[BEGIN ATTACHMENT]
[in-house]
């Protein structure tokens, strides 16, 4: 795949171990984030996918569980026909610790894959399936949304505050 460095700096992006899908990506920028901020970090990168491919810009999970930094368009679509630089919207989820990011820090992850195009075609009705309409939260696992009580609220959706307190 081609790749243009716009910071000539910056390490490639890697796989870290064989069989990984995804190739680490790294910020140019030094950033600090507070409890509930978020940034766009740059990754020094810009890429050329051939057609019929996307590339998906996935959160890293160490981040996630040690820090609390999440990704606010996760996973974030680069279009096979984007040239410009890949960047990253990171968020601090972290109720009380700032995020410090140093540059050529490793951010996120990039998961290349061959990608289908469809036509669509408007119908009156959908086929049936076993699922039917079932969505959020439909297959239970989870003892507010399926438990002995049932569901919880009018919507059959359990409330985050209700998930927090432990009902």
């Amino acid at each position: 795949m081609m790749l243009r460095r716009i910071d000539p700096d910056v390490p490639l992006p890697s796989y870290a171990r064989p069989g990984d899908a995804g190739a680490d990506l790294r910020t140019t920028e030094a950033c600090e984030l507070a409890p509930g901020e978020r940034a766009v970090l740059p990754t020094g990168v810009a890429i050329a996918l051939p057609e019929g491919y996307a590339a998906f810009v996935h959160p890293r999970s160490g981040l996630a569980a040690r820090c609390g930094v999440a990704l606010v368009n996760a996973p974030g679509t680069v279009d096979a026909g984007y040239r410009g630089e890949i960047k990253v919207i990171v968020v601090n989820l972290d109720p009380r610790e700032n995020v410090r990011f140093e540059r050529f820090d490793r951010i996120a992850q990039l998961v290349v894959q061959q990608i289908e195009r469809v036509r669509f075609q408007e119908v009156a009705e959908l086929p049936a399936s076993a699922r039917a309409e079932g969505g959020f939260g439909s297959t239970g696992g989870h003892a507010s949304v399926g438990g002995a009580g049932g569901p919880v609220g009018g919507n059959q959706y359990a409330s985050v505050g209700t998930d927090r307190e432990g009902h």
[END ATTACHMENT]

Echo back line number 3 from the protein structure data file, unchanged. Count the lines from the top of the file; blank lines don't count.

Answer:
């Amino acid at each position: 795949m081609m790749l243009r460095r716009i910071d000539p700096d910056v390490p490639l992006p890697s796989y870290a171990r064989p069989g990984d899908a995804g190739a680490d990506l790294r910020t140019t920028e030094a950033c600090e984030l507070a409890p509930g901020e978020r940034a766009v970090l740059p990754t020094g990168v810009a890429i050329a996918l051939p057609e019929g491919y996307a590339a998906f810009v996935h959160p890293r999970s160490g981040l996630a569980a040690r820090c609390g930094v999440a990704l606010v368009n996760a996973p974030g679509t680069v279009d096979a026909g984007y040239r410009g630089e890949i960047k990253v919207i990171v968020v601090n989820l972290d109720p009380r610790e700032n995020v410090r990011f140093e540059r050529f820090d490793r951010i996120a992850q990039l998961v290349v894959q061959q990608i289908e195009r469809v036509r669509f075609q408007e119908v009156a009705e959908l086929p049936a399936s076993a699922r039917a309409e079932g969505g959020f939260g439909s297959t239970g696992g989870h003892a507010s949304v399926g438990g002995a009580g049932g569901p919880v609220g009018g919507n059959q959706y359990a409330s985050v505050g209700t998930d927090r307190e432990g009902h």